Motley said that it was through a mutual friend, who he did not identify, that he learned Perkins “was made aware of some information regarding an individual who was terrorizing the neighborhood and robbing people, especially at ATMs.”

The unidentified man said to have committed the robberies “lived very close to where Anthony was shot,” Motley said the mutual friend told him.

Motley, a long-time Democrat, announced last spring that he would become an independent candidate in the November 2010 general election for one of two at-large Council seats currently held by Council members Phil Mendelson (D-At Large) and David Catania (I-At Large). Catania is one of two openly gay members of the Council.

Veteran D.C. gay and Ward 8 civic activist Phil Pannell, who was recently elected president of the Congress Heights Civic Association, said Motley has been supportive of LGBT rights.

Pannell said he did not know Perkins, but recognized him from the police photo as someone who may have patronized one or more of the city’s gay bars.

Deputy Police Chief Diane Groomes told the Agenda that the police’s Gay & Lesbian Liaison Unit was assisting the homicide squad in the investigation into Perkins’ murder.

Groomes disputed an earlier statement by Chris Farris, co-chair of the local group Gays & Lesbians Opposing Violence, that the GLLU had not immediately been contacted about the case, as had been the department’s practice in the past.

Farris and other LGBT activists have expressed concern that the department’s recent reorganization of the GLLU had resulted in its de-facto “dismantling.” They were referring to a plan by Police Chief Cathy Lanier to decentralize the unit by staffing it with a greater number of officers in each of the seven police districts.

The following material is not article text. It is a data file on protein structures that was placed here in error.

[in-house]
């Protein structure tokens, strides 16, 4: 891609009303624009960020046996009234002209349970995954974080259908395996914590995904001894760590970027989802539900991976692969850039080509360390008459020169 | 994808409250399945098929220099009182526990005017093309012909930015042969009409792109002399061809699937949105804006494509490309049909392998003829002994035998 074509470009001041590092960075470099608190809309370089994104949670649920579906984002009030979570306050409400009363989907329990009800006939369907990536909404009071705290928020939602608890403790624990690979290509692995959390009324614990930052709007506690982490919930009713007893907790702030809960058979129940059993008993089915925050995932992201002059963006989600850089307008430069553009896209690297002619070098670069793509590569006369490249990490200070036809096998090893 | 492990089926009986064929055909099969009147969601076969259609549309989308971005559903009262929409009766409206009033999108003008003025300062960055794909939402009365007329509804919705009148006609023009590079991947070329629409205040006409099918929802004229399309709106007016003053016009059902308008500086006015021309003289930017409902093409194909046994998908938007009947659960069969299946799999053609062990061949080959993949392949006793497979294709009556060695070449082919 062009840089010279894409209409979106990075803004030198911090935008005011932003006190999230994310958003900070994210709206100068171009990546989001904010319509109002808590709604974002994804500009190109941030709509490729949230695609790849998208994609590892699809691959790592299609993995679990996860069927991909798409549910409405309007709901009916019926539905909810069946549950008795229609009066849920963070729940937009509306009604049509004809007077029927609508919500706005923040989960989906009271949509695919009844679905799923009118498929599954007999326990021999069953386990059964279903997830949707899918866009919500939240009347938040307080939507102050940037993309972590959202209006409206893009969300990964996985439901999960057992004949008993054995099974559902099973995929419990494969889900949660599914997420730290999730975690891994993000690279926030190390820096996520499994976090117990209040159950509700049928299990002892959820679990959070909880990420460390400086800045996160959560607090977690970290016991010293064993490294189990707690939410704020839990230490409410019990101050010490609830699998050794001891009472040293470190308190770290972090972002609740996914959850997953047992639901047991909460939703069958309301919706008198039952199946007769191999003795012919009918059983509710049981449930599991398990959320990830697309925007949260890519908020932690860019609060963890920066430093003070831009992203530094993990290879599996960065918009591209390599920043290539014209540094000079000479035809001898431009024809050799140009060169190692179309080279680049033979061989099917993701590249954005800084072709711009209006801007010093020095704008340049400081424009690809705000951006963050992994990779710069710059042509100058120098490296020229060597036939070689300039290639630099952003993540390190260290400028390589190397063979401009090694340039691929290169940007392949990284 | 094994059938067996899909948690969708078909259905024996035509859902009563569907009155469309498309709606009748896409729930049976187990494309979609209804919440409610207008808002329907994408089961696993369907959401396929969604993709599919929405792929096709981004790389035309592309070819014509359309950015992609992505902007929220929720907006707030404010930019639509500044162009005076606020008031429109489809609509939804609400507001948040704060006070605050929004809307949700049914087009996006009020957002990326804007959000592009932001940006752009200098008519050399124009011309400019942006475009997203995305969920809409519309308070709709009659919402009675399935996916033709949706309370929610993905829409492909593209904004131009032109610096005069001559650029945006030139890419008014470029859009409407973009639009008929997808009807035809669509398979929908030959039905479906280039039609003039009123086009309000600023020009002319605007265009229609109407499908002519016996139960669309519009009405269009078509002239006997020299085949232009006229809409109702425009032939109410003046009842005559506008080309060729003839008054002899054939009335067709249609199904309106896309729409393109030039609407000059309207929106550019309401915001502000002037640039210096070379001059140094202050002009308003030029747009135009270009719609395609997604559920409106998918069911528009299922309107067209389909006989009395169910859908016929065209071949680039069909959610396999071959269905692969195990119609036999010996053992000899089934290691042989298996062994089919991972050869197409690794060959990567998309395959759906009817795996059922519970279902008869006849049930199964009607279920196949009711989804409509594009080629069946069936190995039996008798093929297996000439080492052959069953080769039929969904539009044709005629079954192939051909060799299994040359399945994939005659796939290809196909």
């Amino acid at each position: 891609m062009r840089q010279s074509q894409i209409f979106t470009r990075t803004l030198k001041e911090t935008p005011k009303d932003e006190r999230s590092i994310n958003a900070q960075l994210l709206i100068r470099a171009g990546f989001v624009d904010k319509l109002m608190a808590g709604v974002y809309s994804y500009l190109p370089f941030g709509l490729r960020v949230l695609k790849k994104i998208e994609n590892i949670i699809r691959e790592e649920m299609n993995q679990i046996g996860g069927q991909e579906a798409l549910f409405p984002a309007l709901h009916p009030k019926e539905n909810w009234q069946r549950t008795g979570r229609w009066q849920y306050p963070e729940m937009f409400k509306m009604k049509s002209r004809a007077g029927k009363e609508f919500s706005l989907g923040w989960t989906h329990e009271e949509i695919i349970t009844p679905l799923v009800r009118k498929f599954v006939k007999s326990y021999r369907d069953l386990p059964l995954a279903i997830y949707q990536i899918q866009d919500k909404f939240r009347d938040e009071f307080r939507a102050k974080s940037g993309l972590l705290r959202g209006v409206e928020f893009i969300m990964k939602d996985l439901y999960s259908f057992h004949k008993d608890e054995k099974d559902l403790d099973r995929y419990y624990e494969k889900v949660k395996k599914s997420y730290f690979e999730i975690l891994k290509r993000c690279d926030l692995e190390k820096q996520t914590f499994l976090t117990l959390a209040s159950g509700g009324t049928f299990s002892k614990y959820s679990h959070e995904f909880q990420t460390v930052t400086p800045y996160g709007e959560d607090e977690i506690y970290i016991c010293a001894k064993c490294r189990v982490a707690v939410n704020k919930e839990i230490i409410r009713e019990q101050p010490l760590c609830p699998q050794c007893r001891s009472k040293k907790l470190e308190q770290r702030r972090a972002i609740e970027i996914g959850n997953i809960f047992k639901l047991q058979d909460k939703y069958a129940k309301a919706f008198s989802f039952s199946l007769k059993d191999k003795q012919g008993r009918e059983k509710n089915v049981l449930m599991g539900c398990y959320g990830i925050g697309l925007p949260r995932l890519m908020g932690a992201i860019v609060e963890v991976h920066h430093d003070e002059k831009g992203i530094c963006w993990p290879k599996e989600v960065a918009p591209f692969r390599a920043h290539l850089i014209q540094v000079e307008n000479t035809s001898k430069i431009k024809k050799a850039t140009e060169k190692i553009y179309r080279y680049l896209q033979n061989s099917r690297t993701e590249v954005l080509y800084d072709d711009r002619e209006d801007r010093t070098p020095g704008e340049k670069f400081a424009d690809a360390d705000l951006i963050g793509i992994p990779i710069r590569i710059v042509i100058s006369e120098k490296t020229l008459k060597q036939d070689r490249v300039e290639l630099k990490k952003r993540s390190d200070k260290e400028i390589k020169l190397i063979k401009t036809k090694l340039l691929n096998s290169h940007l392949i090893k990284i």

According to Farris and other activists, the central GLLU headquarters in Dupont Circle had been reduced from seven full-time officers to just one or two officers a year or two before the department was ready to put in place GLLU affiliated officers in the seven police the districts.

“GLLU actually was notified on the night of the murder and has been assisting Homicide with said case,” Groomes told the Agenda in an e-mail. “At this time there are two full duty members, two members not full duty [at GLLU headquarters] and 25 affiliate members to assist in any matter that one may need assistance with. … [A]ll are available via the [GLLU] pager number.”

Lou Chibbaro Jr. has reported on the LGBT civil rights movement and the LGBT community for more than 30 years, beginning as a freelance writer and later as a staff reporter and currently as Senior News Reporter for the Washington Blade. He has chronicled LGBT-related developments as they have touched on a wide range of social, religious, and governmental institutions, including the White House, Congress, the U.S. Supreme Court, the military, local and national law enforcement agencies and the Catholic Church. Chibbaro has reported on LGBT issues and LGBT participation in local and national elections since 1976. He has covered the AIDS epidemic since it first surfaced in the early 1980s. Follow Lou